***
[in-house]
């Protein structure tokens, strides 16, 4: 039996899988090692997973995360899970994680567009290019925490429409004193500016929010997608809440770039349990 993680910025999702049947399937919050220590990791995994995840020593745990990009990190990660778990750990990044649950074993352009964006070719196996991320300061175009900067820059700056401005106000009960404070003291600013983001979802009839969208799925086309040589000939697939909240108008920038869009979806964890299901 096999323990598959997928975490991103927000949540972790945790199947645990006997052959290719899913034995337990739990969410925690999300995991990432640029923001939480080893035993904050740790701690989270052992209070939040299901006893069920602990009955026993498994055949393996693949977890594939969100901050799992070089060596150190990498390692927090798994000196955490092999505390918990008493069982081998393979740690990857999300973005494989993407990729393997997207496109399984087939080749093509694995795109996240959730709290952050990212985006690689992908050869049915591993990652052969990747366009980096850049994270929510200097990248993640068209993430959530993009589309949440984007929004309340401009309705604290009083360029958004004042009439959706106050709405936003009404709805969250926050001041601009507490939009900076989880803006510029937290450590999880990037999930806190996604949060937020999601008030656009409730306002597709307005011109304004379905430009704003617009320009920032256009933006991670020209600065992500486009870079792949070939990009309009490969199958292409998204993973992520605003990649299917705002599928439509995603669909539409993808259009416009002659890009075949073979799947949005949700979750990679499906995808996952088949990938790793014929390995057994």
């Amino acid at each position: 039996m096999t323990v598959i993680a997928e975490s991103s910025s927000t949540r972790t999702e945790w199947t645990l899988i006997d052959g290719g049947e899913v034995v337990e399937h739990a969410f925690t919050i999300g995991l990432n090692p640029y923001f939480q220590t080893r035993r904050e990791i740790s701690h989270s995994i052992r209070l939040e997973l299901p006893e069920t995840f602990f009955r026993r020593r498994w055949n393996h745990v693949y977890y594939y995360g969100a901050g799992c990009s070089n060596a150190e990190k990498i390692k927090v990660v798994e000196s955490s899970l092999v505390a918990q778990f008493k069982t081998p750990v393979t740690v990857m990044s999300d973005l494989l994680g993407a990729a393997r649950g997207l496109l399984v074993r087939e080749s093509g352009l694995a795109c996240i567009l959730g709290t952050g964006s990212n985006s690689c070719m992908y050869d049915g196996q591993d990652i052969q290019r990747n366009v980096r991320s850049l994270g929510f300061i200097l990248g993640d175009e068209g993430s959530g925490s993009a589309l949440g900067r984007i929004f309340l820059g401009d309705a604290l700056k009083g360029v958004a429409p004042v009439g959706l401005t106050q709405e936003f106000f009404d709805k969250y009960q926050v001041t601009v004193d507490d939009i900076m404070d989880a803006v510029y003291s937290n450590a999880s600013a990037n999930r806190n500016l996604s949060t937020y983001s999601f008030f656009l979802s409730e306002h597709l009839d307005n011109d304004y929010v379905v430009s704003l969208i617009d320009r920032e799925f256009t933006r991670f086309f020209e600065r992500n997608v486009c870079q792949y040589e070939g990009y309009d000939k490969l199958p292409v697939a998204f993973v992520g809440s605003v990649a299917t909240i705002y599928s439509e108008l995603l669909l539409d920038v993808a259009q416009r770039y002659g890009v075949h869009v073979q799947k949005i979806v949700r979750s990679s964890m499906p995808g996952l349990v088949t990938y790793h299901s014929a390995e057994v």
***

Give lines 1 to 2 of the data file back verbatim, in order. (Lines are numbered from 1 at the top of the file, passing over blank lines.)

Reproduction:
[in-house]
């Protein structure tokens, strides 16, 4: 039996899988090692997973995360899970994680567009290019925490429409004193500016929010997608809440770039349990 993680910025999702049947399937919050220590990791995994995840020593745990990009990190990660778990750990990044649950074993352009964006070719196996991320300061175009900067820059700056401005106000009960404070003291600013983001979802009839969208799925086309040589000939697939909240108008920038869009979806964890299901 096999323990598959997928975490991103927000949540972790945790199947645990006997052959290719899913034995337990739990969410925690999300995991990432640029923001939480080893035993904050740790701690989270052992209070939040299901006893069920602990009955026993498994055949393996693949977890594939969100901050799992070089060596150190990498390692927090798994000196955490092999505390918990008493069982081998393979740690990857999300973005494989993407990729393997997207496109399984087939080749093509694995795109996240959730709290952050990212985006690689992908050869049915591993990652052969990747366009980096850049994270929510200097990248993640068209993430959530993009589309949440984007929004309340401009309705604290009083360029958004004042009439959706106050709405936003009404709805969250926050001041601009507490939009900076989880803006510029937290450590999880990037999930806190996604949060937020999601008030656009409730306002597709307005011109304004379905430009704003617009320009920032256009933006991670020209600065992500486009870079792949070939990009309009490969199958292409998204993973992520605003990649299917705002599928439509995603669909539409993808259009416009002659890009075949073979799947949005949700979750990679499906995808996952088949990938790793014929390995057994």